Asset owners head into 2024 facing an emboldened oil and gas sector even less inclined to waste much time and energy on tedious matters such as their climate transition plans.
The sector is still celebrating the success of its COP28 lobbying efforts. The text of the global stocktake agreed at COP 28 only “calls on parties to contribute…in a nationally determined manner” to “transitioning away from fossil fuels in energy systems”.
There are no targets or progress milestones to meet between now and 2050.
The text also calls for “accelerating” the development of “removal technologies such as carbon capture and utilization and storage (CCUS)”. These are sweet words for gas companies in particular, as they can continue to argue gas has an important role in the transition to net zero emissions (NZE), allowing them to roll out more big projects on the dubious premise that their greenhouse gas emissions (GHG) emissions will be captured.
Before COP28 the International Energy Agency (IEA) said oil and gas producers had to “choose between contributing to a deepening climate crisis or becoming part of the solution by embracing the shift to clean energy”. The IEA said the oil and gas companies had to let go of “the illusion that implausibly large amounts of carbon capture are the solution”.
Unfortunately, the oil and gas companies will view the COP28 outcome as giving them another choice – that is, continuing to seek approval to develop new projects, claiming incorporating CCUS into these projects represents a credible transition plan.
So when asset owners ask to see an oil and gas company’s ‘climate transition plan’ what they will probably be handed is something that could instead be called an ‘acclimatisation plan’ showing how they intend to adjust and adapt to operate as close to business-as-usual (BAU) for as long as they can.
IEA transition scenarios
The IEA says the oil and gas sector “has been a marginal force at best” in transitioning to a clean energy system. Oil and gas companies currently account for just 1 per cent of clean energy investment globally. Less than 10 per cent of current global petroleum production comes from companies that have announced a target to diversify their activities into renewable power.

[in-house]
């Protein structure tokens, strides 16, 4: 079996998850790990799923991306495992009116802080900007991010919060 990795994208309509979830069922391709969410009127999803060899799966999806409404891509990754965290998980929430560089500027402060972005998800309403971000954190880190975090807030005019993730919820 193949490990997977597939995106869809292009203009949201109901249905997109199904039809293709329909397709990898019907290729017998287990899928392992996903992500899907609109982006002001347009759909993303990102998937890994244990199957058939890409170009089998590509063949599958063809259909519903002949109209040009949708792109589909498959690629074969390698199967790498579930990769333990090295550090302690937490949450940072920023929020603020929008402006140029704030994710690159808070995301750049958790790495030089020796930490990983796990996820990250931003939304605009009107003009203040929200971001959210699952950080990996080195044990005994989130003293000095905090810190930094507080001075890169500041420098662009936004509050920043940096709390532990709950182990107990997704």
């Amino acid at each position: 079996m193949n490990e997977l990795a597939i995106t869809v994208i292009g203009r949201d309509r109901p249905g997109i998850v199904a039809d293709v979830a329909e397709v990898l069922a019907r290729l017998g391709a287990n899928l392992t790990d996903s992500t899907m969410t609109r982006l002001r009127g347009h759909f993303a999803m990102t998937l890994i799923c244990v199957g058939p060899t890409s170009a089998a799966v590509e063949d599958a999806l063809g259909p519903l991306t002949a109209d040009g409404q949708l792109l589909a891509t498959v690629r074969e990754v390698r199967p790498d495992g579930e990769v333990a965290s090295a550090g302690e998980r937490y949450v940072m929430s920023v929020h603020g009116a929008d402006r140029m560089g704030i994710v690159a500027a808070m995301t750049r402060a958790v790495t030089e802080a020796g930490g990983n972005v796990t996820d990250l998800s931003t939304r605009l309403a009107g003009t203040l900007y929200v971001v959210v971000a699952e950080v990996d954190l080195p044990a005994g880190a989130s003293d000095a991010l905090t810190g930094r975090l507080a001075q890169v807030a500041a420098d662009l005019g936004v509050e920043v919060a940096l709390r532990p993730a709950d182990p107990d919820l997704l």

However, in a pathway to reaching net zero emissions by 2050 – which is necessary to keep the goal of limiting global warming to 1.5 °C within reach – oil and gas use would need to drop more than 75 per cent by 2050.
The IEA’s recent The Oil and Gas Industry in Net Zero Transitions report provides illustrative examples of what today’s major oil and gas companies might look if they did choose to scale up clean energy activities and evolve their portfolios to be more aligned with the NZE Scenario
The seven oil and gas majors, for example, currently each produce on average 1.5 million barrels of oil per day and 65 billion cubic metres of gas per year.
One transition option would be to continue producing this amount of oil and gas every year but to rapidly expand the use of CCUS and carbon removal to avoid the associated emissions.
However, given the vast cost of doing this (around USD$25 billion every year to 2050) the IEA says this approach is “likely an option only in theory”. So asset owners should be very wary if this is the basis of an investee company’s transition plan.
A genuine transition plan would see a large portion (say, 50 per cent) of the company’s energy portfolio in 2050 consist of renewables. In the IEA example below more than 300 gigawatts (GW) of renewables would be needed to replace some of the energy services currently met by oil and gas.
The IEA assumes oil and gas are still used in sectors where the fuels are not combusted and in some industrial facilities equipped with CCUS.
A major’s energy production portfolio in 2050 aligned with NZE Scenario